Dr. Ana Todd kicked off the discussion describing a new needs assessment effort being conducted by Rehoboth Baptist and Mt. Zion Baptist churches, in collaboration with the AMEN team, that helps to foster connection amongst its members. The church lay health workers call congregants to understand what their most pressing needs are, if they have a support network in place, if they have access to information and if they would like a follow up call. NAMI Central Texas provides no-cost classes, support groups and education programs for people impacted by mental illness as well as their family, friends and other caregivers. Their programs address stigma reduction, suicide prevention and mental health advocacy. NAMI Central Texas offers education programs for teens and young adults and training and education opportunities for schools, workplaces, faith communities and neighborhoods.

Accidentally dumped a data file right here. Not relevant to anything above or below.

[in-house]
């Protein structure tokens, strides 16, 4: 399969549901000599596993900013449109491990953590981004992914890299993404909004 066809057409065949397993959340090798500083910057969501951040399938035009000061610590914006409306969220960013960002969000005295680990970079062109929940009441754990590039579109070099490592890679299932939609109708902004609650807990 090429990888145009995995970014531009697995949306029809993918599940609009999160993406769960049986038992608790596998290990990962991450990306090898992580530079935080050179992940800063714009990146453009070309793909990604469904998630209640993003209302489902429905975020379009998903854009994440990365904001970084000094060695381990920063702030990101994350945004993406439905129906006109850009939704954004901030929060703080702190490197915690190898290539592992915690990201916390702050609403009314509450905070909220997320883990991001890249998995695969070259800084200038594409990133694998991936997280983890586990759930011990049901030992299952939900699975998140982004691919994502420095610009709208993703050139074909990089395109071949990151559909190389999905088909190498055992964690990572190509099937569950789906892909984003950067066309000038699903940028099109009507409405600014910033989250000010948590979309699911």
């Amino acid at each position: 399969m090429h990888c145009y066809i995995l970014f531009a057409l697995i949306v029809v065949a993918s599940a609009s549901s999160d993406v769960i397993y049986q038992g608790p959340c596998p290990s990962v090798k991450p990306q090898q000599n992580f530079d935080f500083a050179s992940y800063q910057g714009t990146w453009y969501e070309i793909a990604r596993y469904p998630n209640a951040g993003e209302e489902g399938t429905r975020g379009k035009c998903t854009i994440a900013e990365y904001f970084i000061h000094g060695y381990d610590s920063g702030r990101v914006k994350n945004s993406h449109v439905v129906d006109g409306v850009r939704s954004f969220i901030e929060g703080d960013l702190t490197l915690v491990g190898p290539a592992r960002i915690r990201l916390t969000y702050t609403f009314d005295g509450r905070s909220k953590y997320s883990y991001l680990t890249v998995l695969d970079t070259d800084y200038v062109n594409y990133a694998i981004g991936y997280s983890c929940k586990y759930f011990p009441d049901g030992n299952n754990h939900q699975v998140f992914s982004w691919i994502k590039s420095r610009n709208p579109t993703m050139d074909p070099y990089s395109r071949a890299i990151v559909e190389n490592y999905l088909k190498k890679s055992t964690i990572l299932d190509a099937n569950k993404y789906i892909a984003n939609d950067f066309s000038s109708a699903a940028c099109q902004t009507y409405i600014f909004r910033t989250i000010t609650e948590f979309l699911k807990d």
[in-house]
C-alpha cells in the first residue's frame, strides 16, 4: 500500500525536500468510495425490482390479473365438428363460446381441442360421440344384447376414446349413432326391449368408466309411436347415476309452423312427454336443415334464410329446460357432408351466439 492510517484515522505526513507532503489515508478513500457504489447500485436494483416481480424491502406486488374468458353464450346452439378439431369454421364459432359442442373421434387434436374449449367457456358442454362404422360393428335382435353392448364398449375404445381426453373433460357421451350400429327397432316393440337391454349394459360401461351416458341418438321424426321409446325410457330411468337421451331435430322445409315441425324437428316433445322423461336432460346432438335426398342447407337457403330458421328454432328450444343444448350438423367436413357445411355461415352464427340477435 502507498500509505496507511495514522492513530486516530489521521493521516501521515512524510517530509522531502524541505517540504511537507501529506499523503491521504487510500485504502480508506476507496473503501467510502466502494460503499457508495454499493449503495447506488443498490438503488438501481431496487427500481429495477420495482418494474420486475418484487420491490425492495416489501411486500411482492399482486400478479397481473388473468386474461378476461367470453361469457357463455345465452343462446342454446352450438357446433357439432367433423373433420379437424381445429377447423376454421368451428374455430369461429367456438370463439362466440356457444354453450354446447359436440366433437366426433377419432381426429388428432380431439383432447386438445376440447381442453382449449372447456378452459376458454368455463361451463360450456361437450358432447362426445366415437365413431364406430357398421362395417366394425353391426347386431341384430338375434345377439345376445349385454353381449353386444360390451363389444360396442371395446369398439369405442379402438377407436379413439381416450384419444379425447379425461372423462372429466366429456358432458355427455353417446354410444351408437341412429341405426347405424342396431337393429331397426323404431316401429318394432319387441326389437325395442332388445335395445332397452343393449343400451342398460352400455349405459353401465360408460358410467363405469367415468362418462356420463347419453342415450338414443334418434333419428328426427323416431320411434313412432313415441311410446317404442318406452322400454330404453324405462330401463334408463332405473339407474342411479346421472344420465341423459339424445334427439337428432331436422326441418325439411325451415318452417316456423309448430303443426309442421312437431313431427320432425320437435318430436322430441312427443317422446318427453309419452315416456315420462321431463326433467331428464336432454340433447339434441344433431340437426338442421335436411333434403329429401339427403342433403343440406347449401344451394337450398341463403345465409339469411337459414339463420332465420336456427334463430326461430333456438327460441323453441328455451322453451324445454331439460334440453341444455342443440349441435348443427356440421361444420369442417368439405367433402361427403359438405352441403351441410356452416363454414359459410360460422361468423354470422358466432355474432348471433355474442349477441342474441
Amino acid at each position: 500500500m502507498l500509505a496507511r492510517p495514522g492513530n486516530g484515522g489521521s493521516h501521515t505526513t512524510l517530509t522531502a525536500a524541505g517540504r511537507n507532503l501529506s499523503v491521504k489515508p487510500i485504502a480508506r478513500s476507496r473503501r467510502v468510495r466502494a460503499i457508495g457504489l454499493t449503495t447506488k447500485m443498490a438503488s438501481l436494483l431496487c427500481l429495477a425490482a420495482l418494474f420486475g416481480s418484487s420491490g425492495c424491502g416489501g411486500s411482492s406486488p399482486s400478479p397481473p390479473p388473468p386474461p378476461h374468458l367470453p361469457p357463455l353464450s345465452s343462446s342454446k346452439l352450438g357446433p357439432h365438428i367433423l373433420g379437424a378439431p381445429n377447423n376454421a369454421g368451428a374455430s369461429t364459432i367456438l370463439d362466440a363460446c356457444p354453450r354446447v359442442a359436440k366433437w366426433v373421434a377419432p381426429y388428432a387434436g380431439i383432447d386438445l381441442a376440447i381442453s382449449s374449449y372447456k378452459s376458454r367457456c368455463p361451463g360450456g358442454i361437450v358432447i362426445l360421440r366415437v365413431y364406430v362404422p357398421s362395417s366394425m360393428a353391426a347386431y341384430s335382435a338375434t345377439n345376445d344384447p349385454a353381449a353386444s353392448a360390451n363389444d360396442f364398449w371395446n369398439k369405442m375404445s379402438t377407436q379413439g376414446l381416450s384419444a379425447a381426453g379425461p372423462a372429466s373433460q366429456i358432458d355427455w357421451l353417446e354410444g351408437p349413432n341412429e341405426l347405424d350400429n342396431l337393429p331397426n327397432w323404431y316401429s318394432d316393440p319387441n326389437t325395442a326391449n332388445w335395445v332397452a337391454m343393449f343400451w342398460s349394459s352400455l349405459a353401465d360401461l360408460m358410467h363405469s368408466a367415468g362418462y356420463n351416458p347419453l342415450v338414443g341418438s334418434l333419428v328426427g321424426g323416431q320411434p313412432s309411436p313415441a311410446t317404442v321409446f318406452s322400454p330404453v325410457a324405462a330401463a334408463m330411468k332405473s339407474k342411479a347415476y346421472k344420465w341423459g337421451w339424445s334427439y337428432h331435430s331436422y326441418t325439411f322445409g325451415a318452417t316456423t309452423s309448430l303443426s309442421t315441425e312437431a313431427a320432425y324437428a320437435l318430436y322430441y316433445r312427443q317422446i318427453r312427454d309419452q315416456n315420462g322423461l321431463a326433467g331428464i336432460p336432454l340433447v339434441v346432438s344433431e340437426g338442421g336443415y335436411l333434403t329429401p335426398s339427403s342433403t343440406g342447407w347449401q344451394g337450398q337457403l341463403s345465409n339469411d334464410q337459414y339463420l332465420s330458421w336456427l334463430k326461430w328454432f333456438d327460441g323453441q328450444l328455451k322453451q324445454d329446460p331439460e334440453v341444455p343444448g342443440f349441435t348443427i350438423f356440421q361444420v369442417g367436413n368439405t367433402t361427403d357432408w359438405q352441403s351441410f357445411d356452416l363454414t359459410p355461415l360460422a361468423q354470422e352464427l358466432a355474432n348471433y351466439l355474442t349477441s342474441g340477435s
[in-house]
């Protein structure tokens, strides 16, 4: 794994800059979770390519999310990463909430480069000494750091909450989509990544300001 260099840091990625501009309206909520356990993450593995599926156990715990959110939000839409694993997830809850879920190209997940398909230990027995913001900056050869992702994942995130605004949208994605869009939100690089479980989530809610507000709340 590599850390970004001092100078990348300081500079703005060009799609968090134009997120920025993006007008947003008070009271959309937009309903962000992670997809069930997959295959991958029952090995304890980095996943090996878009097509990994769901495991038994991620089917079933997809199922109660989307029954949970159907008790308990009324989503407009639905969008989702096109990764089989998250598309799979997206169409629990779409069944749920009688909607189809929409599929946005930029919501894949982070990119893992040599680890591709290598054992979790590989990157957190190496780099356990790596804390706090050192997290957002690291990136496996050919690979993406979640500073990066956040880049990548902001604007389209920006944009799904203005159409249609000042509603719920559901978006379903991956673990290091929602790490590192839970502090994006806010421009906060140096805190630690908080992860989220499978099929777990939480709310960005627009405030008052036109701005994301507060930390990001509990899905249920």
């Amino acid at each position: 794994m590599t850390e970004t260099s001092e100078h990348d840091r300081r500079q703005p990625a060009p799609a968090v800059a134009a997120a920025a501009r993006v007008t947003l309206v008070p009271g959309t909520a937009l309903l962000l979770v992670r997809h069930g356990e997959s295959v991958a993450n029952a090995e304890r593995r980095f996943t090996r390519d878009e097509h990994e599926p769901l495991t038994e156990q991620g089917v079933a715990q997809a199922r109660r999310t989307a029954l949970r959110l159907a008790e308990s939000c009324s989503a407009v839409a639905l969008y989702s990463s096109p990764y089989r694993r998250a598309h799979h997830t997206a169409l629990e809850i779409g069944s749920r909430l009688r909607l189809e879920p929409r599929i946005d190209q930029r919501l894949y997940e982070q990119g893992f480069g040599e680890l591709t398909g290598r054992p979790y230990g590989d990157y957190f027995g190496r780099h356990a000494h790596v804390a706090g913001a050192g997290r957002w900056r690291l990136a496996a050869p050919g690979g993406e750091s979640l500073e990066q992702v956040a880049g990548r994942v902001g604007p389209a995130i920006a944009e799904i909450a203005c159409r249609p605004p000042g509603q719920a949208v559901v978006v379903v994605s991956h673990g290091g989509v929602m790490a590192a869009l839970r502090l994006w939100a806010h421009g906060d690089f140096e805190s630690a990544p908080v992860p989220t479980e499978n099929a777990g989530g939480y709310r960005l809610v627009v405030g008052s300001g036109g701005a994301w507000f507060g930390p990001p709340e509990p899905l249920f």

Dr. Todd shared that lay health workers consistently say, “Church members appreciate those connections and support through these follow up calls…sometimes people just really want to talk. And that's important during these challenging times." She also noted, "Lay health workers are individuals from the churches (Rehoboth Baptist Church and Mt. Zion Baptist Church) who were interested in receiving health worker training and to help their church members in health promotion and mental health wellness. They have been trained and have done an amazing job of making these phone calls, following up and reaching out on a weekly basis to make sure church member needs are being addressed."